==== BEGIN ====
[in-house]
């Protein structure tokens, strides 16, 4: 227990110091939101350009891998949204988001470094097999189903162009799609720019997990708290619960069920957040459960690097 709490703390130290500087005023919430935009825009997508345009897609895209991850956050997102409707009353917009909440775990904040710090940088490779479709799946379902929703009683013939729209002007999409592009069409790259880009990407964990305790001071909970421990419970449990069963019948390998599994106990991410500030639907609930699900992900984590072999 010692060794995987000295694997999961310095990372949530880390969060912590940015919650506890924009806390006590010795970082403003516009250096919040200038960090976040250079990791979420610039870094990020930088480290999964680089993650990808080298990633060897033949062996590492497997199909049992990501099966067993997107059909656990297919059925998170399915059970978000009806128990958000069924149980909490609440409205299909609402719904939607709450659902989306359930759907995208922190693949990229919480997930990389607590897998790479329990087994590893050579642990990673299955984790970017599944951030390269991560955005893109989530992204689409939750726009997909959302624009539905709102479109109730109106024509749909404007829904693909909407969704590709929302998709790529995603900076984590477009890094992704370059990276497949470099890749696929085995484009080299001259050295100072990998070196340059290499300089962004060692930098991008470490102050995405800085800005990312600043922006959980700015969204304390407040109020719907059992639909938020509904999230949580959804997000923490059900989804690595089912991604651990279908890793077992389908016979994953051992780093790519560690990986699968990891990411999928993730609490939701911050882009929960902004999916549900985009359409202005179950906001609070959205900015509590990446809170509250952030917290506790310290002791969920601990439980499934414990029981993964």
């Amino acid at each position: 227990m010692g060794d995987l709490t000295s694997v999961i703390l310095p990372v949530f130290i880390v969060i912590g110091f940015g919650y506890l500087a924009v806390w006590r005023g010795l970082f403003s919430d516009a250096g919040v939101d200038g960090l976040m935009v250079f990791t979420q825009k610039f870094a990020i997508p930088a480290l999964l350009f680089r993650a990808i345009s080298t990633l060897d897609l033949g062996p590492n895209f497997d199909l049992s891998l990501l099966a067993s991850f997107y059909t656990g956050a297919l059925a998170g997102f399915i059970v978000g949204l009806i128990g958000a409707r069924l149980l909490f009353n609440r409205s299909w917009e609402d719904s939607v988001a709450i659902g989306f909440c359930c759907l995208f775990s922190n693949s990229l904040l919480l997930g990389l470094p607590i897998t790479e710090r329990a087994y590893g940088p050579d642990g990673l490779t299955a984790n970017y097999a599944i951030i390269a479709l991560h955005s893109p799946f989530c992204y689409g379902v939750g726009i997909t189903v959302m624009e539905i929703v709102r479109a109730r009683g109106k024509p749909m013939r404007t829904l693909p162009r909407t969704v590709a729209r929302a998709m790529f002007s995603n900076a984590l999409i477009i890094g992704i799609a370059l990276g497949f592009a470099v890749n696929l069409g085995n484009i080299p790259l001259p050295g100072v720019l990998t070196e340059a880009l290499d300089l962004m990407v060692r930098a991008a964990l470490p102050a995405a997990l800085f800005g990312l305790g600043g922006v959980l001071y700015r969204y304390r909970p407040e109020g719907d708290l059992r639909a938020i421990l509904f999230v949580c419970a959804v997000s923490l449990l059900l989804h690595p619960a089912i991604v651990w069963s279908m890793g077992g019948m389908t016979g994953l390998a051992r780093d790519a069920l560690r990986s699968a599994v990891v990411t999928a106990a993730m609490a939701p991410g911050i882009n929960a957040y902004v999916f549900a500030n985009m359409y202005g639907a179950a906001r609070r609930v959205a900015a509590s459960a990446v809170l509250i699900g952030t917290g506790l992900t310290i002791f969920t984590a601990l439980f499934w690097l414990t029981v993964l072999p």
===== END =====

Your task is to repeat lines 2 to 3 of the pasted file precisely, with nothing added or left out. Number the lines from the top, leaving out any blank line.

């Protein structure tokens, strides 16, 4: 227990110091939101350009891998949204988001470094097999189903162009799609720019997990708290619960069920957040459960690097 709490703390130290500087005023919430935009825009997508345009897609895209991850956050997102409707009353917009909440775990904040710090940088490779479709799946379902929703009683013939729209002007999409592009069409790259880009990407964990305790001071909970421990419970449990069963019948390998599994106990991410500030639907609930699900992900984590072999 010692060794995987000295694997999961310095990372949530880390969060912590940015919650506890924009806390006590010795970082403003516009250096919040200038960090976040250079990791979420610039870094990020930088480290999964680089993650990808080298990633060897033949062996590492497997199909049992990501099966067993997107059909656990297919059925998170399915059970978000009806128990958000069924149980909490609440409205299909609402719904939607709450659902989306359930759907995208922190693949990229919480997930990389607590897998790479329990087994590893050579642990990673299955984790970017599944951030390269991560955005893109989530992204689409939750726009997909959302624009539905709102479109109730109106024509749909404007829904693909909407969704590709929302998709790529995603900076984590477009890094992704370059990276497949470099890749696929085995484009080299001259050295100072990998070196340059290499300089962004060692930098991008470490102050995405800085800005990312600043922006959980700015969204304390407040109020719907059992639909938020509904999230949580959804997000923490059900989804690595089912991604651990279908890793077992389908016979994953051992780093790519560690990986699968990891990411999928993730609490939701911050882009929960902004999916549900985009359409202005179950906001609070959205900015509590990446809170509250952030917290506790310290002791969920601990439980499934414990029981993964």
């Amino acid at each position: 227990m010692g060794d995987l709490t000295s694997v999961i703390l310095p990372v949530f130290i880390v969060i912590g110091f940015g919650y506890l500087a924009v806390w006590r005023g010795l970082f403003s919430d516009a250096g919040v939101d200038g960090l976040m935009v250079f990791t979420q825009k610039f870094a990020i997508p930088a480290l999964l350009f680089r993650a990808i345009s080298t990633l060897d897609l033949g062996p590492n895209f497997d199909l049992s891998l990501l099966a067993s991850f997107y059909t656990g956050a297919l059925a998170g997102f399915i059970v978000g949204l009806i128990g958000a409707r069924l149980l909490f009353n609440r409205s299909w917009e609402d719904s939607v988001a709450i659902g989306f909440c359930c759907l995208f775990s922190n693949s990229l904040l919480l997930g990389l470094p607590i897998t790479e710090r329990a087994y590893g940088p050579d642990g990673l490779t299955a984790n970017y097999a599944i951030i390269a479709l991560h955005s893109p799946f989530c992204y689409g379902v939750g726009i997909t189903v959302m624009e539905i929703v709102r479109a109730r009683g109106k024509p749909m013939r404007t829904l693909p162009r909407t969704v590709a729209r929302a998709m790529f002007s995603n900076a984590l999409i477009i890094g992704i799609a370059l990276g497949f592009a470099v890749n696929l069409g085995n484009i080299p790259l001259p050295g100072v720019l990998t070196e340059a880009l290499d300089l962004m990407v060692r930098a991008a964990l470490p102050a995405a997990l800085f800005g990312l305790g600043g922006v959980l001071y700015r969204y304390r909970p407040e109020g719907d708290l059992r639909a938020i421990l509904f999230v949580c419970a959804v997000s923490l449990l059900l989804h690595p619960a089912i991604v651990w069963s279908m890793g077992g019948m389908t016979g994953l390998a051992r780093d790519a069920l560690r990986s699968a599994v990891v990411t999928a106990a993730m609490a939701p991410g911050i882009n929960a957040y902004v999916f549900a500030n985009m359409y202005g639907a179950a906001r609070r609930v959205a900015a509590s459960a990446v809170l509250i699900g952030t917290g506790l992900t310290i002791f969920t984590a601990l439980f499934w690097l414990t029981v993964l072999p």